Both girls were charged as juveniles with third-degree felony aggravated stalking. If convicted, it's not clear how much time, if any, the girls would spend in juvenile detention because they did not have any previous criminal history, the sheriff said.
The sheriff's office identified the two girls, but The Associated Press generally does not name juveniles charged with crimes.
The bullying began after the 14-year-old girl started dating a boy Rebecca had been seeing, the sheriff said.
A man who answered the phone at the 14-year-old's Lakeland home said he was her father and told The Associated Press "none of it's true."
"My daughter's a good girl and I'm 100 percent sure that whatever they're saying about my daughter is not true," he said.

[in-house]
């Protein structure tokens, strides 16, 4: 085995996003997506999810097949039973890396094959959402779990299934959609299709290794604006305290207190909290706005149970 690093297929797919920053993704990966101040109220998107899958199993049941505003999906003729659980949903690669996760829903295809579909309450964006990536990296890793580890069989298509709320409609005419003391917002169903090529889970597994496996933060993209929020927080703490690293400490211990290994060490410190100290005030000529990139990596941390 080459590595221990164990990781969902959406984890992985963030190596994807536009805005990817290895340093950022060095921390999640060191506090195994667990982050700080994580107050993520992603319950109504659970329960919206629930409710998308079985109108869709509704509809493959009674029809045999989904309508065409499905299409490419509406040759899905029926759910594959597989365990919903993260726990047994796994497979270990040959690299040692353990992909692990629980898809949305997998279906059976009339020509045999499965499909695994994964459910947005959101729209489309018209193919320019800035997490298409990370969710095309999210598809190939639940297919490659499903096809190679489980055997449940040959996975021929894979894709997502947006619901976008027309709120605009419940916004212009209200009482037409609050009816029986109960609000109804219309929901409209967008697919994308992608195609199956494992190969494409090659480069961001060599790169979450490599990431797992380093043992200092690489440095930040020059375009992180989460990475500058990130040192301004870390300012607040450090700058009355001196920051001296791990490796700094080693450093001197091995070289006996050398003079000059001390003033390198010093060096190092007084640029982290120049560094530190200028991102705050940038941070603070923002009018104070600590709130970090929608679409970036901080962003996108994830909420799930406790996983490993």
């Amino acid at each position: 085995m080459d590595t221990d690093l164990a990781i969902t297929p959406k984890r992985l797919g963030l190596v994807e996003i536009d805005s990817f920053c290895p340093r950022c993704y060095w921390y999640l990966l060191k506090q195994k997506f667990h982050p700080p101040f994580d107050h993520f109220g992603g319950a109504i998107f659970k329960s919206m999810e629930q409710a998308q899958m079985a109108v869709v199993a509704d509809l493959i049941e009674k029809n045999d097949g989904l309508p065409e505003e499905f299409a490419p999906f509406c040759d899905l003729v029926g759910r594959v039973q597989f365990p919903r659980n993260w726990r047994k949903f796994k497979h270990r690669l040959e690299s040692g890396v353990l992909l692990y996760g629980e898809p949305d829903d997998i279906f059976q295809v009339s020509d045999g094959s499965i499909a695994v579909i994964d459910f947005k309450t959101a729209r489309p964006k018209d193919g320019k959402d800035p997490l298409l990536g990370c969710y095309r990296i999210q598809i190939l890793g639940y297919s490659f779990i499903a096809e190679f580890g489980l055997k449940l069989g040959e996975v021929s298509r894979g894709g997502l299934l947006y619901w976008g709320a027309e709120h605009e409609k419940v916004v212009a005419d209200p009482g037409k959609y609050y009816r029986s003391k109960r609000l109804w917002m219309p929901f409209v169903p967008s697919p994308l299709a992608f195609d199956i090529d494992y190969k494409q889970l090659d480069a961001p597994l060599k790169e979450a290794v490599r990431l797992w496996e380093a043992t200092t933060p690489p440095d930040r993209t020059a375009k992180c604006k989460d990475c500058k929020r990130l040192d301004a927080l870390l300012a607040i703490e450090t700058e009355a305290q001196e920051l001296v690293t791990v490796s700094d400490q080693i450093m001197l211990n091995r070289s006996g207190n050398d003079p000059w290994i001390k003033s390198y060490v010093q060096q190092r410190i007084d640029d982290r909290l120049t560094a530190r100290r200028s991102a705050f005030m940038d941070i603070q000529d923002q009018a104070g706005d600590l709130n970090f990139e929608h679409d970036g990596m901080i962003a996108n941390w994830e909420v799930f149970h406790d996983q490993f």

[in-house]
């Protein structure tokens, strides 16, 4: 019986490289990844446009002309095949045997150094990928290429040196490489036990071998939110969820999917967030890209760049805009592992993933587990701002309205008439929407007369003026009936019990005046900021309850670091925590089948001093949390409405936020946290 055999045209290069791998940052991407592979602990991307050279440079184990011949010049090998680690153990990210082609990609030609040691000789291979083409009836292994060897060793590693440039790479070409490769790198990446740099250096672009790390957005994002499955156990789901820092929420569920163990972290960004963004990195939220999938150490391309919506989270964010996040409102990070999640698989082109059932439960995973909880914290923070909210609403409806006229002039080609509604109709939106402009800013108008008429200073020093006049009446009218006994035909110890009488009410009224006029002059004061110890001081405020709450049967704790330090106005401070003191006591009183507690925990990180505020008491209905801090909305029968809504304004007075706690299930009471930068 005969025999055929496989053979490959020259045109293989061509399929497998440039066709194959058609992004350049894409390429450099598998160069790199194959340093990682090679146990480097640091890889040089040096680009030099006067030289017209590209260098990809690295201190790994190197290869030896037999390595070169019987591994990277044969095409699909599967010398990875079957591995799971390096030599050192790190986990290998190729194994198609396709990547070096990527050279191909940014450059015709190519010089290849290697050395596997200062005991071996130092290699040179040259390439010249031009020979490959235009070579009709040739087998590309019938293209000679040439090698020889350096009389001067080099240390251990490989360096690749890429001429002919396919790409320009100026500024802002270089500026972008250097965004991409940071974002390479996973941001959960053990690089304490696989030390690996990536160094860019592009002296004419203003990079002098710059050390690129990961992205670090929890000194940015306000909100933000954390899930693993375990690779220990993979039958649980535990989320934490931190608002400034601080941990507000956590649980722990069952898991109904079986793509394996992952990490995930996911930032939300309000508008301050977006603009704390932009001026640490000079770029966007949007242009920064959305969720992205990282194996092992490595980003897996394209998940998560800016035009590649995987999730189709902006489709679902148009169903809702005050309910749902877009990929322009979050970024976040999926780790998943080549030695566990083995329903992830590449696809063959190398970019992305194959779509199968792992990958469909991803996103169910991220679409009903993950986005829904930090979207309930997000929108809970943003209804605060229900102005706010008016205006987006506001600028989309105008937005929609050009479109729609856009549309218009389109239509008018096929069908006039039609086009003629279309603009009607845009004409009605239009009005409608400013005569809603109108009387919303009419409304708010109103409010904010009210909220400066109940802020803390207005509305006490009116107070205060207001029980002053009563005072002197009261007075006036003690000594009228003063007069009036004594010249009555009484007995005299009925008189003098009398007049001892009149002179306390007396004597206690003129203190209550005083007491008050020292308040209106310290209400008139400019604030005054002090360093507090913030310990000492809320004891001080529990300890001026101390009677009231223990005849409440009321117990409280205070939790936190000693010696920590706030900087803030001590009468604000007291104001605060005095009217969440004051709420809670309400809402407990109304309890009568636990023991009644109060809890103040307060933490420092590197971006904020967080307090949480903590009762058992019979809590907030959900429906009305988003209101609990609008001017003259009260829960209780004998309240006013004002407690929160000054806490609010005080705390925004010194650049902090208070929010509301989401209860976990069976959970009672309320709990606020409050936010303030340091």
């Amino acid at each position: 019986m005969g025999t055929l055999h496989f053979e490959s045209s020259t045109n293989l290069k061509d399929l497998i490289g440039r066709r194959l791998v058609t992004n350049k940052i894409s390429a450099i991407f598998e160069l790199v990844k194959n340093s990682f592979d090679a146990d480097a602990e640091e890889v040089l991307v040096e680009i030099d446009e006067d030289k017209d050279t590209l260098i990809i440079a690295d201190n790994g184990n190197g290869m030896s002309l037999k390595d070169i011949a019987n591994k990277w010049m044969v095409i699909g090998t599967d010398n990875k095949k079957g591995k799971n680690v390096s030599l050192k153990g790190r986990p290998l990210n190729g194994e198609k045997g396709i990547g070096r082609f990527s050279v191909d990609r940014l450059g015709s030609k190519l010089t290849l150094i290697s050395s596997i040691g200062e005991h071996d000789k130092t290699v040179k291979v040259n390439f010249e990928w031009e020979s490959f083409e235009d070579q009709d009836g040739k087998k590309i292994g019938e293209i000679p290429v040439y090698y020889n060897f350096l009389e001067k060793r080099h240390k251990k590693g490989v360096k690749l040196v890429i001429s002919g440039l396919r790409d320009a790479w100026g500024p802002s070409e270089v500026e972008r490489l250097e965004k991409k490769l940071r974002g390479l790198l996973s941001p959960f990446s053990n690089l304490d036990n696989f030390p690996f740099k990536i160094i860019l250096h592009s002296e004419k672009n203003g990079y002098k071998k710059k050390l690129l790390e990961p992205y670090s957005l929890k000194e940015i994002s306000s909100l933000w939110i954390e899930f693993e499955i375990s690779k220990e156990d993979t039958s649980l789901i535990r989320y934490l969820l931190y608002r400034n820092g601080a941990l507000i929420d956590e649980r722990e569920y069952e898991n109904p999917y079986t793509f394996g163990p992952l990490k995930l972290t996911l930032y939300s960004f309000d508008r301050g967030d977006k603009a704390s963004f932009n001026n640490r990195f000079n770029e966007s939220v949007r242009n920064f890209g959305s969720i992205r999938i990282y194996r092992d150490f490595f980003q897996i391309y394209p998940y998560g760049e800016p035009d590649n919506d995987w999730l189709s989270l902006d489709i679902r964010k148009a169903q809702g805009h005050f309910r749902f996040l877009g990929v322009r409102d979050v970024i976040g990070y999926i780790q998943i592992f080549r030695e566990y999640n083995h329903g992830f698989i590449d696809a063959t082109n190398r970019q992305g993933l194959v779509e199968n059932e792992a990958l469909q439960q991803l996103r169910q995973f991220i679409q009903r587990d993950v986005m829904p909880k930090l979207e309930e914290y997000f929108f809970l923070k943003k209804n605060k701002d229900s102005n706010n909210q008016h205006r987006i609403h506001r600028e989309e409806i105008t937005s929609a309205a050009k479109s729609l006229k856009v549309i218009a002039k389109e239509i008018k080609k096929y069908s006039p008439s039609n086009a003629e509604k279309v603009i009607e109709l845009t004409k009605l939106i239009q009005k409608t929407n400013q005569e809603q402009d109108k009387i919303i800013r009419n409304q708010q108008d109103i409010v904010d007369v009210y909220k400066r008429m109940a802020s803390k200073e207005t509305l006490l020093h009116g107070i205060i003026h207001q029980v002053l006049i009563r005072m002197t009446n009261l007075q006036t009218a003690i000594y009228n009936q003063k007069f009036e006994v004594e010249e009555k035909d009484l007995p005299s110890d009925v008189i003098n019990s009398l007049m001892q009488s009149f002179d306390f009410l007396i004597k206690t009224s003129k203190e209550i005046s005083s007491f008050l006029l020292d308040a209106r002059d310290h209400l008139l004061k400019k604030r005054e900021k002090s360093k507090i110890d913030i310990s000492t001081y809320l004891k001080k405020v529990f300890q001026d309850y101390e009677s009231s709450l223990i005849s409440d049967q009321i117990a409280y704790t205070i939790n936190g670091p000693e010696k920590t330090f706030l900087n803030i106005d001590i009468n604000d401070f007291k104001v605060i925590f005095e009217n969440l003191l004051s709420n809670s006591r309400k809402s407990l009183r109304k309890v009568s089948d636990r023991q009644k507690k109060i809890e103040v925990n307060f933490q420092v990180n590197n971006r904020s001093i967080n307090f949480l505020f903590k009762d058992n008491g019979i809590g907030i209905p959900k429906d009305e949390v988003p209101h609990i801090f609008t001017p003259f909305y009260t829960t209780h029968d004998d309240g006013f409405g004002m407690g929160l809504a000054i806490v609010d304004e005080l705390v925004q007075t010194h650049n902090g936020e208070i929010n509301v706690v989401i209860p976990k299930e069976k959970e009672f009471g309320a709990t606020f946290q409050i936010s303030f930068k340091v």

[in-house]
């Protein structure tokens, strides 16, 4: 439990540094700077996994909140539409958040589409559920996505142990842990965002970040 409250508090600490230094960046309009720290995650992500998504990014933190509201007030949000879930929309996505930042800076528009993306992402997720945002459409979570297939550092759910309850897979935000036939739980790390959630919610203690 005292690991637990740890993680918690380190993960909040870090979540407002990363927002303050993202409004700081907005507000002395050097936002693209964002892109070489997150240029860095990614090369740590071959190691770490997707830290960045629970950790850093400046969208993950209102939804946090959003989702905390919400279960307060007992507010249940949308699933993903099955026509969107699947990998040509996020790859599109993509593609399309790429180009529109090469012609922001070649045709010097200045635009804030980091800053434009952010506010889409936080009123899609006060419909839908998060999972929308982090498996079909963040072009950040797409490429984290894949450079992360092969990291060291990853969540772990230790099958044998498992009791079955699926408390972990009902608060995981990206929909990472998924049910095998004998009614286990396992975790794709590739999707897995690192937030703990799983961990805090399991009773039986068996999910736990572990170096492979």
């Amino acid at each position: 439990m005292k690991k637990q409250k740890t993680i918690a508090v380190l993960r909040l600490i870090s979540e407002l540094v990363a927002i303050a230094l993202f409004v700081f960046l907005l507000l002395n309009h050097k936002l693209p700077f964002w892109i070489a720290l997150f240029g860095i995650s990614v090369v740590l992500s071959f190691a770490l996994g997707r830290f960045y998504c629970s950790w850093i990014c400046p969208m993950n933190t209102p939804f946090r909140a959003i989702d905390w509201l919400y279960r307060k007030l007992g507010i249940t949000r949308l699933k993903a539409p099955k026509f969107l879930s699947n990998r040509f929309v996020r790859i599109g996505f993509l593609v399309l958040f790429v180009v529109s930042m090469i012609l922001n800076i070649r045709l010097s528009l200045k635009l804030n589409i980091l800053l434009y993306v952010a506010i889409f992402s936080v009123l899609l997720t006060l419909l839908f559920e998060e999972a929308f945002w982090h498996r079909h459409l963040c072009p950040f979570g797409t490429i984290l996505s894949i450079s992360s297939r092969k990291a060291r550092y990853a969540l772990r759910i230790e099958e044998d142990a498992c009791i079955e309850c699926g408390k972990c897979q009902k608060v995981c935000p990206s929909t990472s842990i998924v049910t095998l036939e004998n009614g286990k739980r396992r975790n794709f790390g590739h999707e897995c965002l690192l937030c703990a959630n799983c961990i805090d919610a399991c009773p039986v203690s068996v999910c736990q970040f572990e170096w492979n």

At their mobile home, a barking pit bull stood guard and no one came outside despite shouts from reporters for an interview.
Neighbor George Colom said he had never interacted with the girl but noticed her playing roughly with other children on the street.
"Kids getting beat up, kids crying," Colom said. "The kids hang loose unsupervised all the time."
A telephone message left at the 12-year-old girl's home was not immediately returned and no one answered the door.
Orlando attorney David Hill said detectives may be able to pursue contributing to the delinquency of a minor charge for the parents, if they knew their daughters were bullying Rebecca yet did nothing about it.
But it "will be easy to defend since the parents are going to say, 'We didn't know anything about it,'" said Hill, who is not involved in the case.
Perry Aftab, a New Jersey-based lawyer, told AP last month that it is difficult to bring charges against someone accused of driving a person to suicide, in part because of free-speech laws.